We chatted earlier this week with Deborah Koons Garcia, filmmaker and widow of the Grateful Dead's Jerry Garcia.
Q. Why did you make a film on genetically modified food?
A. When I was in college, I became a vegetarian. I also stopped drinking soft drinks and eating white sugar. I was eating a healthy organic diet, and I felt better. I was looking for a film project about four or five years ago, and I decided I wanted to make a film about something important, not a little art house film that nobody saw but one for the larger society rather than the film festival world. Then I found out about genetically engineered food and the patenting of seeds. I figured that I was very educated about [food issues], but I didn't know about these things. Now it's time to let everyone know.
Q. You had an even earlier experience related to agriculture with a high school science project.
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A. That's right. I was 15 years old in 1965, and I treated corn with [a chemical] and radiation. I won first prize. I was on TV. Even then, I looked at the plants that were normal and the ones that I treated, which were bigger and thicker and deformed looking. I didn't want to eat those plants.
Q. In Europe, consumers are very adamant about not wanting genetically modified food in their markets. But Americans don't seem concerned. Why?
A. I think Americans do think that we have this remote control that we can just flip the channel if we don't want to worry. But we do need to worry. Why are there so many food allergies? Why is there so much obesity? We are the wealthiest, most privileged country on Earth, and our people are not healthy. Most people are on some drug. There's something worrisome about that. We are what we eat, and I think that it's starting to be pretty obvious that this is a big issue.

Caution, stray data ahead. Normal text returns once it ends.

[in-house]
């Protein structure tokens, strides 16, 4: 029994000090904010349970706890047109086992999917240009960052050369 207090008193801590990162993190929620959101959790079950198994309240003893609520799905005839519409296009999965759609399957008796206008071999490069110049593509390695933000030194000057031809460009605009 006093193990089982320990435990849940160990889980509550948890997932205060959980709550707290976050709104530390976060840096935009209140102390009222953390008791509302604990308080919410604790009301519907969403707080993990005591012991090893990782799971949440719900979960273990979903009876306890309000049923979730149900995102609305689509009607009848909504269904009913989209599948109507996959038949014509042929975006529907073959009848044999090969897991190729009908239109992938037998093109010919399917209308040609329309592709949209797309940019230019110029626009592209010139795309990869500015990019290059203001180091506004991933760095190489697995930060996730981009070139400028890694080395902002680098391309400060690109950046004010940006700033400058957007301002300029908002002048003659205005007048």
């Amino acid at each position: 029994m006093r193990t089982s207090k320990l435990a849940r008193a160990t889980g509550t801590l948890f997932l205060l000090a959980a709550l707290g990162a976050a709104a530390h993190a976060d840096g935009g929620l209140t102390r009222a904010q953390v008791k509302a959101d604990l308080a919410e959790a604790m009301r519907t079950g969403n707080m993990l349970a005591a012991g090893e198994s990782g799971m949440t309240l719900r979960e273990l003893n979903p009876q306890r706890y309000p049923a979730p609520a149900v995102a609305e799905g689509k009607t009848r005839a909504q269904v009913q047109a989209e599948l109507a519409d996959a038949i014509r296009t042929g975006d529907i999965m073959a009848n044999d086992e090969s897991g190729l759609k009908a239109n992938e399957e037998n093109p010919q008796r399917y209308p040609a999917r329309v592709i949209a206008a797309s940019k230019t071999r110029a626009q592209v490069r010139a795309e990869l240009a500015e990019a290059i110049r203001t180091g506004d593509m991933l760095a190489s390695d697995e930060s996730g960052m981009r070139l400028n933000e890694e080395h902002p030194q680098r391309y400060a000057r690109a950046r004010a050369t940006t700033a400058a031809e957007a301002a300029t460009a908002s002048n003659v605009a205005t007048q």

Q. What effect do you hope your film will have on the typical moviegoer?
A. I hope that they'll say, "Instead of going to the store, I'll go to a farmers market." I don't know if it will have the same effect as "Silent Spring," where DDT was eliminated from the whole ecosystem, but it already has made a difference. If we could get a labeling law passed, that would be a huge victory for me.
Q. Where else are you showing the film?
A. This weekend, I will be taking it to England for the Labour Party convention. [Genetically modified food] is labeled there, so not a lot of people buy it. I showed it in Canada and in New Zealand, and it got a great response. I think we have better weapons of mass distraction.
Q. What's going to be your next topic?
A. I might make a film about soil. I know. My friends say, "Oh, great. You want to make a film about dirt." But it's something that not a lot of people know about.